Scientists have debunked a theory surrounding "beer goggles" on a night out.

We've all probably put a pair of "beer goggles" on at some point in our lives, but have you ever wondered why?

Well, now the science has spoken.

Researchers from the University of Portsmouth questioned 99 men and women aged between 18 and 62 in a pub to test how people rate looks after a few drinks.

The study, published in the Journal of Psychopharmacology, found that while alcohol did impair face symmetry detection, it did not influence judgments of attractiveness.

A spokesperson told Sky News: "The term 'beer goggles' has been used for decades to describe when a person finds themselves sexually attracted to someone while intoxicated, but not sober.

"One possible explanation for the effect is that alcohol impairs the drinker's ability to detect facial asymmetry, thus making potential partners more visually appealing.

"Existing research has shown that a part of what makes people attractive to others is how well both sides of their face match.

"The thinking goes, the more symmetry the better the gene pool. But when alcohol is introduced, it's thought a person is less likely to notice if the faces around them are non-symmetrical.

"However, a new experiment found that while alcohol did impair face symmetry detection, it had no influence on facial attractiveness judgments."

Dr Alistair Harvey, from the university's Department of Psychology, said: "Alcohol is a strong predictor of sexual behaviour, often consumed before or during dates.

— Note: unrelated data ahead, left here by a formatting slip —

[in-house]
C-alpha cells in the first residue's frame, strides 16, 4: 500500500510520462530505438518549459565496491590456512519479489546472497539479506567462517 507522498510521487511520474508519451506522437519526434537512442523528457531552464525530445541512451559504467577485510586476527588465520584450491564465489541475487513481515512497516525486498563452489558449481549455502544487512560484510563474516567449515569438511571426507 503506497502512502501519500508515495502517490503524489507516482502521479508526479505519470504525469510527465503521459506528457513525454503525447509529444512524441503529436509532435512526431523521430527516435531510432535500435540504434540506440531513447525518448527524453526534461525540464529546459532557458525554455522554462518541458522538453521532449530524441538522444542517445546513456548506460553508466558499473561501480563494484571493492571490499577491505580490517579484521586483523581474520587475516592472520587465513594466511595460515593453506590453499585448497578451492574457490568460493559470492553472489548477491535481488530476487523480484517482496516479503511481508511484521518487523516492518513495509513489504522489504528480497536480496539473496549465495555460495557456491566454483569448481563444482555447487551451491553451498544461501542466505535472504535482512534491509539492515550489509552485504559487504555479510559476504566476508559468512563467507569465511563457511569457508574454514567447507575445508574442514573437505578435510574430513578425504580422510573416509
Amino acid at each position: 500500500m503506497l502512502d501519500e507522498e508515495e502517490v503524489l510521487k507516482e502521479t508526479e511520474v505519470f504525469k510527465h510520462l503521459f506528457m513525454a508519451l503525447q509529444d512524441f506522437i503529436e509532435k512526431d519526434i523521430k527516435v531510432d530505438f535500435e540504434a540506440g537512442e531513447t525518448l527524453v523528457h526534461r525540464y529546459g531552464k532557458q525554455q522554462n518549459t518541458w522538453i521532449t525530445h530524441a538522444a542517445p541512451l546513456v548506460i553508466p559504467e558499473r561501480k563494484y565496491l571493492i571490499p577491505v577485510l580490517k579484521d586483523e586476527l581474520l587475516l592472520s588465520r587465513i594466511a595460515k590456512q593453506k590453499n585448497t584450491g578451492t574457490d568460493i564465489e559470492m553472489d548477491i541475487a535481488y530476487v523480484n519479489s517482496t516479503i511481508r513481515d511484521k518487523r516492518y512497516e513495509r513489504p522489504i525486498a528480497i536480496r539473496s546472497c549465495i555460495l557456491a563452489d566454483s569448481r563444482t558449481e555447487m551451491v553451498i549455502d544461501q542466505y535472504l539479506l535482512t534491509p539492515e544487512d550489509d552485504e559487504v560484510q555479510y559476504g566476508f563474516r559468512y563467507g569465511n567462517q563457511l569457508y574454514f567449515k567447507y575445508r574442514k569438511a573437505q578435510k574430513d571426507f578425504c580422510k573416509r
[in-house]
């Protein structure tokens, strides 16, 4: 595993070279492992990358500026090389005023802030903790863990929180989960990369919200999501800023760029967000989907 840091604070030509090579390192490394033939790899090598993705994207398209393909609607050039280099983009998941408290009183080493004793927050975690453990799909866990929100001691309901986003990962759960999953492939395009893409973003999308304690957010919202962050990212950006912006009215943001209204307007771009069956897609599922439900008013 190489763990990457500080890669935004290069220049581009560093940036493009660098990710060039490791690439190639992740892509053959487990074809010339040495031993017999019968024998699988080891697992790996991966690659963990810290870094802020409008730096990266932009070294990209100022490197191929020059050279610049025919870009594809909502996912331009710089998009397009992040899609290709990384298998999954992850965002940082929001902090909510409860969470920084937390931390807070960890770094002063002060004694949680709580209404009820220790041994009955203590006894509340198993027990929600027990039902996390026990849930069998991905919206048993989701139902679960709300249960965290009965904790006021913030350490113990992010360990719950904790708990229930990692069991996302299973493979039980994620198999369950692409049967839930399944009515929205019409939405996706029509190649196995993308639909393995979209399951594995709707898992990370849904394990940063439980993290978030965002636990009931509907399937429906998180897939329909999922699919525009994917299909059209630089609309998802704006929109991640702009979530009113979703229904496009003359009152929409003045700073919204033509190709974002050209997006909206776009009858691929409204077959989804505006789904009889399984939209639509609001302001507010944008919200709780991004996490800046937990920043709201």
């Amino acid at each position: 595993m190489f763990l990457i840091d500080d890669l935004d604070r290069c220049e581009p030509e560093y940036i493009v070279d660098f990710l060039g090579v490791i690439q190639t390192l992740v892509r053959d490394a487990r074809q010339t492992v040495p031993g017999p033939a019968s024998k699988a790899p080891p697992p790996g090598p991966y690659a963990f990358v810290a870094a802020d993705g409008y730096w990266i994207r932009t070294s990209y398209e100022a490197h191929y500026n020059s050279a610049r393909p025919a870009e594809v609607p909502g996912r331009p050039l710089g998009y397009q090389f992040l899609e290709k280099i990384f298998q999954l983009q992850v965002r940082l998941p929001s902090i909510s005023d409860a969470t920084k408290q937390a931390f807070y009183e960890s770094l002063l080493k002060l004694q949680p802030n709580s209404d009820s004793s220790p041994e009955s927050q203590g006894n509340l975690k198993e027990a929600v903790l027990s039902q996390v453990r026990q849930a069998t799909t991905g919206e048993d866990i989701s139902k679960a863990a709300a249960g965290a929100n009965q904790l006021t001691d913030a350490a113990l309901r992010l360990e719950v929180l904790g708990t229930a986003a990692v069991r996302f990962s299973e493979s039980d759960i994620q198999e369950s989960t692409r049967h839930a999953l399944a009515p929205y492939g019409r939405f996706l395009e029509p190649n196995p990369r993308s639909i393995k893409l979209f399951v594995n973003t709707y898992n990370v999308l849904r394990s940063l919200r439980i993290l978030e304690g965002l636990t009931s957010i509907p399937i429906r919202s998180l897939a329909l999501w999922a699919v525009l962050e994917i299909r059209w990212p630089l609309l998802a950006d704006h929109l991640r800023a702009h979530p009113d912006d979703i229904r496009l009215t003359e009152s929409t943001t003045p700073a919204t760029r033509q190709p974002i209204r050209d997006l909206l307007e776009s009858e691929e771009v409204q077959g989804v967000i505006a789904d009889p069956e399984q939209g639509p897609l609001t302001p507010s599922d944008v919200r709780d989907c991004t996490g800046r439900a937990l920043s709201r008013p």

"There are a range of possible reasons why alcohol drinkers are more inclined to engage in sex, including a lack of inhibition, heightened expectations, personality traits, and the beer goggles effect.

"Due to the limited research on this topic, we ran a field experiment to help determine why people often experience unexpected, and regretted, sexual escapades after having one too many."

"We don't deny the existence of a 'beer goggles' effect"

Dr Harvey said that an explanation for the findings could be that attractiveness depends on many factors rather than just the small effects of face symmetry.

He said: "We don't deny the existence of a 'beer goggles' effect but we suspect it would be more easily detectable when using live models for an experiment, instead of static photographs.

"Images conceal a range of important visual criteria for attractiveness, including build, body shape, height, expression, and clothing.

"Therefore, further research is needed to find the missing piece to the puzzle."